As a consumer, more competition can be a good thing. Competition in manufacturing brings innovation and might help drive core pricing down, whereas competition in selling pits retailers against each other to see who will accept the lowest profit margin. In the US, Newegg is a big name when it comes to computer components and pre-built PCs, but also sells hand blenders, sporting goods and toys. It also allows third-party sellers to get in on the act, and as such you can navigate to Newegg to purchase a dust pan and brush.

For users outside the US, sometimes Newegg’s deals seem almost ridiculous. Part of that is because of the different tax regime, but sometimes there are US only parts (laptops spring to mind) that are unavailable elsewhere. Back at Mobile World Congress in February, I met with Newegg. I was told (with glee) that Newegg would be coming to Europe and other regions over the course of the next few months. Last week the official announcement was made: Newegg is now selling to the UK and Australia. If I log in to Newegg today I can get UK pricing:

All promotional codes I can find seem to work with any UK purchase. There are some initial downsides, mostly related to import tax. The price you see on the product page is not necessarily the price you pay.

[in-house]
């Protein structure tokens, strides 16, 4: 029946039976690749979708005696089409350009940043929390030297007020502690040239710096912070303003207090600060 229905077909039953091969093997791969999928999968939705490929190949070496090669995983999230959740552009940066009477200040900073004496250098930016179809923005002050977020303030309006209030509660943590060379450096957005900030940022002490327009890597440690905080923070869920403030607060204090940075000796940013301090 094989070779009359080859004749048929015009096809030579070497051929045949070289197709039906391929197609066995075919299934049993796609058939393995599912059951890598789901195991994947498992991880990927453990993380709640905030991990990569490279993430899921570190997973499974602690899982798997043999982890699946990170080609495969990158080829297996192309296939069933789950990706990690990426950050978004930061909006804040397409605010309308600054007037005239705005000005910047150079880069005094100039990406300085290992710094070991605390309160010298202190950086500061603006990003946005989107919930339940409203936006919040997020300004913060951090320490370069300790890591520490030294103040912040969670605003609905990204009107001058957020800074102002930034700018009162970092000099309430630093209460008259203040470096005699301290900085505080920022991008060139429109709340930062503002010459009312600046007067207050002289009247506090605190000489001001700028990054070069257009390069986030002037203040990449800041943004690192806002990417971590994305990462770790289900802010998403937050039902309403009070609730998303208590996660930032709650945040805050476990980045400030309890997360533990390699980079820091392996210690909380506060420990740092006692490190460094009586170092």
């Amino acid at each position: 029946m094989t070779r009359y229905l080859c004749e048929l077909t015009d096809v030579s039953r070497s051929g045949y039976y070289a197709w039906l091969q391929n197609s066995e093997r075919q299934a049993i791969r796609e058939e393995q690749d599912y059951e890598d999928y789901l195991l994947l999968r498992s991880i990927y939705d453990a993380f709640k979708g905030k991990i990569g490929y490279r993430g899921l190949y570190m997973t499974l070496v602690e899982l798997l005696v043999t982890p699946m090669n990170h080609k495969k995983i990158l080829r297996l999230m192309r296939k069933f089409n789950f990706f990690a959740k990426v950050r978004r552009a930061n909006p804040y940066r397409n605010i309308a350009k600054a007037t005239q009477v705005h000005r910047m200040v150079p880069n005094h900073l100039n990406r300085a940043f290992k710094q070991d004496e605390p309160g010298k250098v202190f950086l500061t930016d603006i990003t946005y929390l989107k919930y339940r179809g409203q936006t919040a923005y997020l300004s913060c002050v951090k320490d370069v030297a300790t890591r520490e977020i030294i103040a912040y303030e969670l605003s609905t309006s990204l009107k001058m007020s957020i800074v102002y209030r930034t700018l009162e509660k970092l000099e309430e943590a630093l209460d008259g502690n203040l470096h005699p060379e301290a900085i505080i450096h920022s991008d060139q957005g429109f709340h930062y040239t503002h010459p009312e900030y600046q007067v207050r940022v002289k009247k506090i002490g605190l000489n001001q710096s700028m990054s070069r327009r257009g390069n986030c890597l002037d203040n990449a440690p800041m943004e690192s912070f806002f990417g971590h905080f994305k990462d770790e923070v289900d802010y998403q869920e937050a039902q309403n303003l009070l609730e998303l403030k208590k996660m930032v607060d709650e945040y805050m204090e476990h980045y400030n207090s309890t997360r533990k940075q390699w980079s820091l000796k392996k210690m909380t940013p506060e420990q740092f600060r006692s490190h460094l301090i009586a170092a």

In the UK, when importing goods from outside of Europe, the government (via the postal service) will levy up to a 20% tax plus an admin fee. For those in the US, normally the price we see is the price we pay in the UK, so that might come as a shock to UK buyers. Eligible items will show as above with the pricing and an ‘add to cart’. Shipping, as you might imagine coming from the US, is not free. But moving through to the checkout adds the following:

As you see here, the K6000 is normally £3500, but reduced to £2989.90 due to a Newegg sale. The tax and duty comes to £600.37, with £13.94 shipping and discount code brings the total to £3544.40, just above the original price. The way Newegg will work is that they will charge the consumer in advance for taxes and duties so that items will not be held in customs and delivery targets can be met. Hopefully this will be met by the delivery services and any discrepancies will not cause issues to the buyer. I notice that tax from the shipping cost is not taken into account. I have been charged tax on shipping to the UK before, and I discussed this with Newegg.  Newegg stated that the aim is to include all the costs at the point of sale, such that items are quickly sent through to the buyer.